about this blog

Growing up in Michigan, upstate New York, and (mostly) New England, my parents always gardened. We had a huge veggie garden in Michigan with corn, squashes, cantaloupes, beans, peas, radishes, carrots, watermelon, spinach, zucchini, lettuces, broccoli (ick), cauliflower, and I don't even remember what all else. They were all started from seed, under fluorescent lights in the basement. At our house in Massachusetts, one of my chores was to pick the strawberries, which I hated because the bugs creeped me out. Boy, I sure was a stupid kid, eh?

Later, after college, I lived in Arlington, Virginia with my then boyfriend/fiancĂ© (now husband) in a series of apartments and then a condo in an area called Colonial Village. That's when I started gardening a little on my own. Mostly flowers in existing beds, some things I regretted leaving when we moved — the perils of gardening land that's not yours.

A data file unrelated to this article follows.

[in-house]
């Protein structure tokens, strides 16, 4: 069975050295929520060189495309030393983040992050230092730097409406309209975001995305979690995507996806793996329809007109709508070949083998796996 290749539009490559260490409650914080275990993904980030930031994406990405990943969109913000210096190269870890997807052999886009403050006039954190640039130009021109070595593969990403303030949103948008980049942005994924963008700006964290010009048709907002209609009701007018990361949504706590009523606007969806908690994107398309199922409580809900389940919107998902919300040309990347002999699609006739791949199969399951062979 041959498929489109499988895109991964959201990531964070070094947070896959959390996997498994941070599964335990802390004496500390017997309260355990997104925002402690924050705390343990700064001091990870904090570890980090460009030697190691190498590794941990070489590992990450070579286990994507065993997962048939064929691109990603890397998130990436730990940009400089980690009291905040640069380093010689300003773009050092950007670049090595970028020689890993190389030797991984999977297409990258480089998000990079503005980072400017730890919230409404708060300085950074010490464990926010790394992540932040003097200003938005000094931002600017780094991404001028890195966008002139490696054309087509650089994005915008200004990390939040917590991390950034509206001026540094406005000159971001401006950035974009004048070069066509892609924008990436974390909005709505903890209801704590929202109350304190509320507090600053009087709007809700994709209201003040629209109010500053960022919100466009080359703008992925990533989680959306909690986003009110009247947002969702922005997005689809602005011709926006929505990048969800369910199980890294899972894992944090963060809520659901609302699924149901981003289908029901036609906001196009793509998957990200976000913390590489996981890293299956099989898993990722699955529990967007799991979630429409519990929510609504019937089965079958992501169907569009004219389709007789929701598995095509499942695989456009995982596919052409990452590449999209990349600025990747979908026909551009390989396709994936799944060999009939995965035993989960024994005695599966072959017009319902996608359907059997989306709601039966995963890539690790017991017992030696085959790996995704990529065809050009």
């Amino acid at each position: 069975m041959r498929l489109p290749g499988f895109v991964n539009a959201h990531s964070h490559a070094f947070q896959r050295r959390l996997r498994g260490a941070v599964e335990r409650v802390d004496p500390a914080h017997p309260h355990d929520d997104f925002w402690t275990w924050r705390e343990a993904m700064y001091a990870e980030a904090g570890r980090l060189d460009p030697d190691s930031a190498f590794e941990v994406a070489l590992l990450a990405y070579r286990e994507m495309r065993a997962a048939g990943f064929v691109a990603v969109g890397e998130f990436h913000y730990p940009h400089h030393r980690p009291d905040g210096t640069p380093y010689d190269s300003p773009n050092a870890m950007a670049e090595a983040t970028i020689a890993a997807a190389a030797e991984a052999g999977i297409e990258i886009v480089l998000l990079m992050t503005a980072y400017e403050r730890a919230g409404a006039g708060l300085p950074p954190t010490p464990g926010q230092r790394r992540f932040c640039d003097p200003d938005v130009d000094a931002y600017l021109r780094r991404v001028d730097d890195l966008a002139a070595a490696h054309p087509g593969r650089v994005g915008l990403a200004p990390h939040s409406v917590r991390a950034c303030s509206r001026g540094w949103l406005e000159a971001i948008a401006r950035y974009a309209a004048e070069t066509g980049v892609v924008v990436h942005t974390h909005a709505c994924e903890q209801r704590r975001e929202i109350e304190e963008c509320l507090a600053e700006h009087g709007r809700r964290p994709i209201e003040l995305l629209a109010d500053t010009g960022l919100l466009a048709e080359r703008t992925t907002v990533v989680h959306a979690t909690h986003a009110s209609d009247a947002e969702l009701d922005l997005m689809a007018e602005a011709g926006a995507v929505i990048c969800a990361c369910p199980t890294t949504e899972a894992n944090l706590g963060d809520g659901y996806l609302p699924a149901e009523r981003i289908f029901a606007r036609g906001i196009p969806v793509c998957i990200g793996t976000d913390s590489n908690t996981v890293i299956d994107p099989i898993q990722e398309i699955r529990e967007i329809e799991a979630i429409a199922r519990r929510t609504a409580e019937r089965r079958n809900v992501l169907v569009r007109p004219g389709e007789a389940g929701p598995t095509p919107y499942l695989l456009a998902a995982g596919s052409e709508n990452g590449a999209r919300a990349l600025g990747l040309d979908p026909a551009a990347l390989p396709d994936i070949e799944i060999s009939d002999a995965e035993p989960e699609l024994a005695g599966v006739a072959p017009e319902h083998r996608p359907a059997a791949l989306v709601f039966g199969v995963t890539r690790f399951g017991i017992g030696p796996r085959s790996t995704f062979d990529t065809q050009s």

Now I live in Santa Fe, where my husband and I own our first, real, live, actual, un-attached, suburban house. With a yard. To garden any way we want. Or have energy/time/money to do.

This is the high desert (Google Maps puts our house at just shy of 7000 feet above sea level), with an average yearly rainfall of 14 inches. Last frost is usually early- to mid-May, first frost mid-October. It's hardly ever cloudy, which makes for sunny days, but also cool nights (twenty degree temperature swings between day and night are common). And the altitude means cold winters — it's like New England, but with less water. Cactus and pine. Agave and roses. It's not what I'm used to.

2007, Santa Fe, NM